When you’ve found the job of your dreams, many things spring to mind that need to get done in order to GET that dream job.

Some typical things on your job search checklist could be:

  • Revamp resume;
  • Write a relevant cover letter;
  • Plan examples to use for behavioural questions in interview;
  • Contact past recruiters;
  • Make contact with relevant old manager, colleagues, business associates to let them know you’re looking for work again;
  • Update LinkedIn;
  • Talk to referees to let them know that they might be called upon in due course;
  • Buy a new outfit for interviews.

And so on, so forth.

But have you ever considered the importance of visualising and rehearsing your upcoming success as a part of the process?

We all have active imaginations, and many of us wouldn’t have any trouble visualising our failure, something going wrong, or any potential negative outcome of a meeting. It’s quite easy to imagine ALL the things that could possibly could go wrong which will sabotage your opportunity.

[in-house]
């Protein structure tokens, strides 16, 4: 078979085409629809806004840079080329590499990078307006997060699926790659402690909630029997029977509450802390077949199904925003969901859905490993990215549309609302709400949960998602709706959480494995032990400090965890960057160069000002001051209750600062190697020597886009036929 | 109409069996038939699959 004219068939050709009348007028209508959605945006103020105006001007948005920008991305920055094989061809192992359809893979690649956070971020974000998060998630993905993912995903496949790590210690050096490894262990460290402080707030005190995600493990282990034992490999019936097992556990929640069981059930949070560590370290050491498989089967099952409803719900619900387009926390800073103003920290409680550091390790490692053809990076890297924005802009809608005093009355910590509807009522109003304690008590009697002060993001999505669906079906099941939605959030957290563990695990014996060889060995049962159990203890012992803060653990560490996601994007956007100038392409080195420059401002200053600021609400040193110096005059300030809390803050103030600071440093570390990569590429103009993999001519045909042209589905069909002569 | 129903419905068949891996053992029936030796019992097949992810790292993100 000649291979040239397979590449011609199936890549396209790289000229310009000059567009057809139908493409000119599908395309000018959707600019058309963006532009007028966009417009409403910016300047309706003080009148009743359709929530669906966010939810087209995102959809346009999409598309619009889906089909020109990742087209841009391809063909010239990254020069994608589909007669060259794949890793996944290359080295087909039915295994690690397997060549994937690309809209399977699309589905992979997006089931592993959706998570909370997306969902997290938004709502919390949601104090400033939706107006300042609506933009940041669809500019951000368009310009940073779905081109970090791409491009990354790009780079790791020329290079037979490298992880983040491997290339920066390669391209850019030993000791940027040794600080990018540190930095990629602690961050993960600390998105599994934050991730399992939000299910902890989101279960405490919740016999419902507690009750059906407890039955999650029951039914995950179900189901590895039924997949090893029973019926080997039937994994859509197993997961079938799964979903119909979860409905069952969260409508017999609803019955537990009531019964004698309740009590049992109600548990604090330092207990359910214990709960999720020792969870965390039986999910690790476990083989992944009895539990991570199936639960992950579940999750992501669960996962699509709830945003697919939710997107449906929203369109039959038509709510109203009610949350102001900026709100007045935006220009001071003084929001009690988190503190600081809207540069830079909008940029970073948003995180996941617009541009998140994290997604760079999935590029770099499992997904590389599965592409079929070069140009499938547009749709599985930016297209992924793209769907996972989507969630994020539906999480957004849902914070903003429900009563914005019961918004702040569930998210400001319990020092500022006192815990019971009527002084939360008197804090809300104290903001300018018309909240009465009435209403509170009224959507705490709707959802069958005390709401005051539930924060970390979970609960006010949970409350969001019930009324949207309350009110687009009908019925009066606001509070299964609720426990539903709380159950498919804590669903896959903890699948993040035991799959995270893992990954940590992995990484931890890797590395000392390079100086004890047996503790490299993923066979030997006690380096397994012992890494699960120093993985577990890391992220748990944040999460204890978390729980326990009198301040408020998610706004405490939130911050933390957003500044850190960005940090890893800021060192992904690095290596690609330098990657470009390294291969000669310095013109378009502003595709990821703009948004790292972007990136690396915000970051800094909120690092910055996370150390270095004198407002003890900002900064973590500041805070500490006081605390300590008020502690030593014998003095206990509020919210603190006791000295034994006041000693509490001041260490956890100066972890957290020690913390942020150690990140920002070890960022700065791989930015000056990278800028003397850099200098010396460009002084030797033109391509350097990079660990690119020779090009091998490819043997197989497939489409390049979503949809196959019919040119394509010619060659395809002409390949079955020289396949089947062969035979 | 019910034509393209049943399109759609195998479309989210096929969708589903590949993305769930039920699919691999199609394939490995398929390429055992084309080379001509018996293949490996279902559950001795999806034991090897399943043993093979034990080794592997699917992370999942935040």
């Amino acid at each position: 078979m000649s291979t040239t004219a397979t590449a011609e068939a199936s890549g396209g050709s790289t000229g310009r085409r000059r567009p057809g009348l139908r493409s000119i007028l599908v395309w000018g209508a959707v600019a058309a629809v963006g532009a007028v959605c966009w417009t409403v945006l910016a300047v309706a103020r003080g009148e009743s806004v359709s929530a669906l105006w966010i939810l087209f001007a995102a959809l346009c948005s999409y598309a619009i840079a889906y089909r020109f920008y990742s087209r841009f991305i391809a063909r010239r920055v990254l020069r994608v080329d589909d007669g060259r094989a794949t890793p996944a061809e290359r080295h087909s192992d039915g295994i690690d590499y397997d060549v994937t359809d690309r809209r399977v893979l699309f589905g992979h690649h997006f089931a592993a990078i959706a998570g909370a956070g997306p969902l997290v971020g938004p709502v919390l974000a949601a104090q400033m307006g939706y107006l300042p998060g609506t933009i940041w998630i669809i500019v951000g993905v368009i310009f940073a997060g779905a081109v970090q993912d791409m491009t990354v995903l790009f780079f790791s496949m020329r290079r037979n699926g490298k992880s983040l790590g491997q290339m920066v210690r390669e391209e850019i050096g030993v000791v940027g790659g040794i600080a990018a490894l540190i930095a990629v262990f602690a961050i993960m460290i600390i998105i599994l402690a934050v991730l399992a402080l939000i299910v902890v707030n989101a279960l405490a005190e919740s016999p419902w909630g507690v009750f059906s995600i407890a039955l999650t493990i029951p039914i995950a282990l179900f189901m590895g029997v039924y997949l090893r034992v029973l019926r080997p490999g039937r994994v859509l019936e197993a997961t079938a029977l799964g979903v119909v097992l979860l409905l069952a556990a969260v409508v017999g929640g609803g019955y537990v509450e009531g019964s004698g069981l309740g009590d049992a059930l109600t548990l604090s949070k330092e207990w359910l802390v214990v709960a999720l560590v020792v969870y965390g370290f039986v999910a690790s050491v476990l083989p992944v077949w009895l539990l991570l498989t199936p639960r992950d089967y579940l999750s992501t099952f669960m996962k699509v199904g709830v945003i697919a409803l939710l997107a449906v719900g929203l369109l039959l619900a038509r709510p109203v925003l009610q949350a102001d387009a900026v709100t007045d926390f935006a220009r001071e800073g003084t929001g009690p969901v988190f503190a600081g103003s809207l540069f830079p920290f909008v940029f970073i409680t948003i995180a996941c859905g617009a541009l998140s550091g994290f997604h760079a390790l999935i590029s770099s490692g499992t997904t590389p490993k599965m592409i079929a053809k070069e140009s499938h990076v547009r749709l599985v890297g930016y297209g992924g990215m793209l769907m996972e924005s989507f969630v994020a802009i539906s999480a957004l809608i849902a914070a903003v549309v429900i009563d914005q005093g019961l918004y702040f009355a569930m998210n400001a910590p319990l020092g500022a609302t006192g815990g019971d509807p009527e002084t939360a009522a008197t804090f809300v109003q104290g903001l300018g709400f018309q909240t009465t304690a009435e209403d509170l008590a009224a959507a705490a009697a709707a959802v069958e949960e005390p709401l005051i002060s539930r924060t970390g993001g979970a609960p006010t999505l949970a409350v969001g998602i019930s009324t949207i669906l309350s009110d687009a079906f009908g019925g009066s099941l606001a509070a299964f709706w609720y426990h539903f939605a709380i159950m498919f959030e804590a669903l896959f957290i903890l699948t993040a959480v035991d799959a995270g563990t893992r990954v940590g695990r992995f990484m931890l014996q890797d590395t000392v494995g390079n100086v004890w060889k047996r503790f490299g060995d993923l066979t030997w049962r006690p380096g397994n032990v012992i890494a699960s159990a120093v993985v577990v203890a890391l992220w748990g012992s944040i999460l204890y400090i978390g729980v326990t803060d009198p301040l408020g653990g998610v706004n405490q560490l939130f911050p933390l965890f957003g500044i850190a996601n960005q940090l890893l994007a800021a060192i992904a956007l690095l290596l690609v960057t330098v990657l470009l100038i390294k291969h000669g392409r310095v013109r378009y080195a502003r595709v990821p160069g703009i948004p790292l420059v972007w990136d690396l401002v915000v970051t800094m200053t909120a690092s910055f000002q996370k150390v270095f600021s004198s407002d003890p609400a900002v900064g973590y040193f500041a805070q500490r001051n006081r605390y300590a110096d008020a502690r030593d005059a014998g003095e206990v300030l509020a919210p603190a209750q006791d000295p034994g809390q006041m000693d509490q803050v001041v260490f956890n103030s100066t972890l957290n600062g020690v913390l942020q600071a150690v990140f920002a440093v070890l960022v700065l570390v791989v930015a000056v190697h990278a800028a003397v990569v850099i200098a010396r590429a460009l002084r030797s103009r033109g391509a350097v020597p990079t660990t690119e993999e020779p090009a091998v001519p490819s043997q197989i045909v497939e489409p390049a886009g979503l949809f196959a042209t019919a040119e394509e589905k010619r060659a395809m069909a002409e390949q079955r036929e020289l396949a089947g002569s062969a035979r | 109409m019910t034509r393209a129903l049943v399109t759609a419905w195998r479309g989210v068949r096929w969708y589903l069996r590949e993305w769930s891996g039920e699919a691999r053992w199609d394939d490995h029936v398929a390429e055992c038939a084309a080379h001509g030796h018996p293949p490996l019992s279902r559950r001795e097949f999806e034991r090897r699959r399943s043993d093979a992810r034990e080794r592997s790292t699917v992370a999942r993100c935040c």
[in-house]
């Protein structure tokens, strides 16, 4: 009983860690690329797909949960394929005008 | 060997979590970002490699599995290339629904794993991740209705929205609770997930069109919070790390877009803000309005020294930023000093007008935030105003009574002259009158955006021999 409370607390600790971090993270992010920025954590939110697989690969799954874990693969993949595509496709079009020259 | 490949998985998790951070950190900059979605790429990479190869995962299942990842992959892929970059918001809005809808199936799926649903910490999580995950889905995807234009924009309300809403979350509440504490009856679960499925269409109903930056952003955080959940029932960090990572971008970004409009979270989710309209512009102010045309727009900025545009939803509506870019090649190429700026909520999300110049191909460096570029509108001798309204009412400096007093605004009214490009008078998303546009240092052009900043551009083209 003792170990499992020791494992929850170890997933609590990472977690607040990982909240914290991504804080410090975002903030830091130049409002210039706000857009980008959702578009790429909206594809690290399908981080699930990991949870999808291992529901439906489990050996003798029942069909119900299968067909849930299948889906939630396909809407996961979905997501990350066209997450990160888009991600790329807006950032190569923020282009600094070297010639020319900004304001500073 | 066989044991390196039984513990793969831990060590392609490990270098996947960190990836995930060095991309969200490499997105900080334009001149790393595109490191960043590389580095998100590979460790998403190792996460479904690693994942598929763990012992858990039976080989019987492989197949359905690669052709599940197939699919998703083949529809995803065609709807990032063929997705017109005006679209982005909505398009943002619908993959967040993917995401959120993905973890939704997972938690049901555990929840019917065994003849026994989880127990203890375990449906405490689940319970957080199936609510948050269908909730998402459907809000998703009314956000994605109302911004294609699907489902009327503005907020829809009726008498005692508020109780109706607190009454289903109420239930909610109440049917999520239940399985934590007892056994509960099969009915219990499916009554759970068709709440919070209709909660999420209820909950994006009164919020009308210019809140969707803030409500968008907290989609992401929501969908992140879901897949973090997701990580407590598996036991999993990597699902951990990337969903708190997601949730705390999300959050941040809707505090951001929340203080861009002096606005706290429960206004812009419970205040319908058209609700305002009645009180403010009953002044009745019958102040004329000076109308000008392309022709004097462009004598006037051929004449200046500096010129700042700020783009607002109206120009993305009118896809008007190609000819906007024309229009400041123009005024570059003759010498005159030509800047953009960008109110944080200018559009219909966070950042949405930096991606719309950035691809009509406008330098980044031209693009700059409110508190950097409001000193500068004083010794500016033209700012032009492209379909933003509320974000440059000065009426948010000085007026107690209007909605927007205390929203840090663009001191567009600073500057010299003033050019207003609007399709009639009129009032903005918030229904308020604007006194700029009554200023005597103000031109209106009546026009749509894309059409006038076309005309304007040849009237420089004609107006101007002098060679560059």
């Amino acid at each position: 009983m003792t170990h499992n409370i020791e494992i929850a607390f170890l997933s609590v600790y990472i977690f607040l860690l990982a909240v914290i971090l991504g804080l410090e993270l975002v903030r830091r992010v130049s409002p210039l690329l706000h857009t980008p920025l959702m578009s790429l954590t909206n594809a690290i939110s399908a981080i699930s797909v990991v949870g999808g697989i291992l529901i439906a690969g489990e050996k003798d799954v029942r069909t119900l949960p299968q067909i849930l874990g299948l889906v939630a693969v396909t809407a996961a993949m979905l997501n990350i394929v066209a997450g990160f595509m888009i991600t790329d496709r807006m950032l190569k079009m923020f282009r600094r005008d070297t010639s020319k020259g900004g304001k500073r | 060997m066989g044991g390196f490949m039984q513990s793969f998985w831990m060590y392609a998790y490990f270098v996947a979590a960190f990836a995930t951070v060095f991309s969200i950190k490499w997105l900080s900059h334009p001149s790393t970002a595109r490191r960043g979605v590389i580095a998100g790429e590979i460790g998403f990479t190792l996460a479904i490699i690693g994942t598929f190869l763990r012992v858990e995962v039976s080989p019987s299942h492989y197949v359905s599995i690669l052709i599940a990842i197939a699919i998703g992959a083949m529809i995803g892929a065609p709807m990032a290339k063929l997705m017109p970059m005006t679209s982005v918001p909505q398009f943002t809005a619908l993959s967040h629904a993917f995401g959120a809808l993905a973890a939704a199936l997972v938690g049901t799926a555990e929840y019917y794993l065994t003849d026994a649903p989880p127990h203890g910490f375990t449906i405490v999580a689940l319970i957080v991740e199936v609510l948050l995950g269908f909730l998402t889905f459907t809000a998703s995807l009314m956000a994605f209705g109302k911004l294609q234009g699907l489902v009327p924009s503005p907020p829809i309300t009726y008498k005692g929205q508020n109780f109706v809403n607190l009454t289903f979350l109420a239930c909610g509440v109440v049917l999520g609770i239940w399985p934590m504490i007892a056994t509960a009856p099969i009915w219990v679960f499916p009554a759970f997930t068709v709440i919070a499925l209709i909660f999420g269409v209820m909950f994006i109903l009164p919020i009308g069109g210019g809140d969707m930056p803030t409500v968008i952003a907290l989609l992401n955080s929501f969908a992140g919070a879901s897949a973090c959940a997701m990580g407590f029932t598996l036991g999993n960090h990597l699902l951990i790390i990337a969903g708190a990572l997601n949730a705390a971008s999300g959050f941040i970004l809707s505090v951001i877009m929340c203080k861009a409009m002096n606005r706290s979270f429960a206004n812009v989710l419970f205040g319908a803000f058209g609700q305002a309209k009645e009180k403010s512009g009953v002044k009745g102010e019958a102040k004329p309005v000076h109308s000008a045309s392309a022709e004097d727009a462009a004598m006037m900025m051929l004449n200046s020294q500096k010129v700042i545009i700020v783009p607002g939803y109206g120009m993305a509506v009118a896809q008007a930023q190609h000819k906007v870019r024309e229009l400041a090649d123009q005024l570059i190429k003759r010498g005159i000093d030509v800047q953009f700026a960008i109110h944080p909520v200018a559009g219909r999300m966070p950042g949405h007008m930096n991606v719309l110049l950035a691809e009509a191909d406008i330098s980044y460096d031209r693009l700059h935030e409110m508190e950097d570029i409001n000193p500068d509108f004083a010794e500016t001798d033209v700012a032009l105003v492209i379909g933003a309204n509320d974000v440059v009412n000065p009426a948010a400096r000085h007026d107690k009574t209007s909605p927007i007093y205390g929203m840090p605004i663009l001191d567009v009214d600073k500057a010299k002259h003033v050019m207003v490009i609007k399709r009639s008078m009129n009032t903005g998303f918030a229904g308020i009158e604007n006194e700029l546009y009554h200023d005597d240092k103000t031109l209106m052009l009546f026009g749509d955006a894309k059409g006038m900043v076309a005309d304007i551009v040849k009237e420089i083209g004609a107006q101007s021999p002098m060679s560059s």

For some reason we believe “if only I can think of and imagine all the possible things that could go wrong to the most minute of detail, then I’ll be prepared and I won’t fail.”

This couldn’t be further from the truth.

In actual fact, when you are rehearsing your failure in an upcoming interview, it is actually more likely that you WILL fail that interview.

Instead, as an alternative, add visualising and rehearsing SUCCESS as a part of your job search checklist!

Ensure that before you enter that interview or before that next all important meeting where you ask for a pay-rise, you’ve rehearsed you answering perfectly, you’ve visualised the positive responses from the other party (not to an arrogant level). When you believe that it is possible, you are more likely to act in a way where you facilitate that opportunity. You are also more likely to become the sort of person that other people will enjoy being around when you think this way, AND as a by-product, you are more likely to make it happen.

Either way, all that negative self talk is a habit that we should try to minimise. It serves no productive purpose and only keeps us stuck in our own minds instead of allowing us to be our true selves (hint: this is what hiring managers most want to see about you during the interview process, and is an especially great way to build rapport).

Just try it. Nothing bad can come of it either way.

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